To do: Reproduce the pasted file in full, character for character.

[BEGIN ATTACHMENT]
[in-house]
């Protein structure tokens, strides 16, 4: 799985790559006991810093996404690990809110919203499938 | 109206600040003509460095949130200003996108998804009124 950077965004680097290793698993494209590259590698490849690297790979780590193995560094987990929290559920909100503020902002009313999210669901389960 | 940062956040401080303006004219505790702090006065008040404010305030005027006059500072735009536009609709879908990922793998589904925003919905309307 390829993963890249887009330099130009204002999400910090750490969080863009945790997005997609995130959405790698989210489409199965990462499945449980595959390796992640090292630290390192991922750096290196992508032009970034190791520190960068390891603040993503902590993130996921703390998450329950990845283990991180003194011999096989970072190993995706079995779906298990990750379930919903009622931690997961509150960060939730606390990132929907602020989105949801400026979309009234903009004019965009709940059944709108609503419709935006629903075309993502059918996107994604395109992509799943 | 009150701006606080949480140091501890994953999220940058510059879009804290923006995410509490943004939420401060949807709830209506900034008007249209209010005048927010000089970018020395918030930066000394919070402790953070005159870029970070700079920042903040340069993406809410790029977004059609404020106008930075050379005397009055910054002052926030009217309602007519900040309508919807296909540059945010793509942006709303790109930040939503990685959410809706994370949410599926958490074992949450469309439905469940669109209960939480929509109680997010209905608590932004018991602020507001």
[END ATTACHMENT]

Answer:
[in-house]
């Protein structure tokens, strides 16, 4: 799985790559006991810093996404690990809110919203499938 | 109206600040003509460095949130200003996108998804009124 950077965004680097290793698993494209590259590698490849690297790979780590193995560094987990929290559920909100503020902002009313999210669901389960 | 940062956040401080303006004219505790702090006065008040404010305030005027006059500072735009536009609709879908990922793998589904925003919905309307 390829993963890249887009330099130009204002999400910090750490969080863009945790997005997609995130959405790698989210489409199965990462499945449980595959390796992640090292630290390192991922750096290196992508032009970034190791520190960068390891603040993503902590993130996921703390998450329950990845283990991180003194011999096989970072190993995706079995779906298990990750379930919903009622931690997961509150960060939730606390990132929907602020989105949801400026979309009234903009004019965009709940059944709108609503419709935006629903075309993502059918996107994604395109992509799943 | 009150701006606080949480140091501890994953999220940058510059879009804290923006995410509490943004939420401060949807709830209506900034008007249209209010005048927010000089970018020395918030930066000394919070402790953070005159870029970070700079920042903040340069993406809410790029977004059609404020106008930075050379005397009055910054002052926030009217309602007519900040309508919807296909540059945010793509942006709303790109930040939503990685959410809706994370949410599926958490074992949450469309439905469940669109209960939480929509109680997010209905608590932004018991602020507001």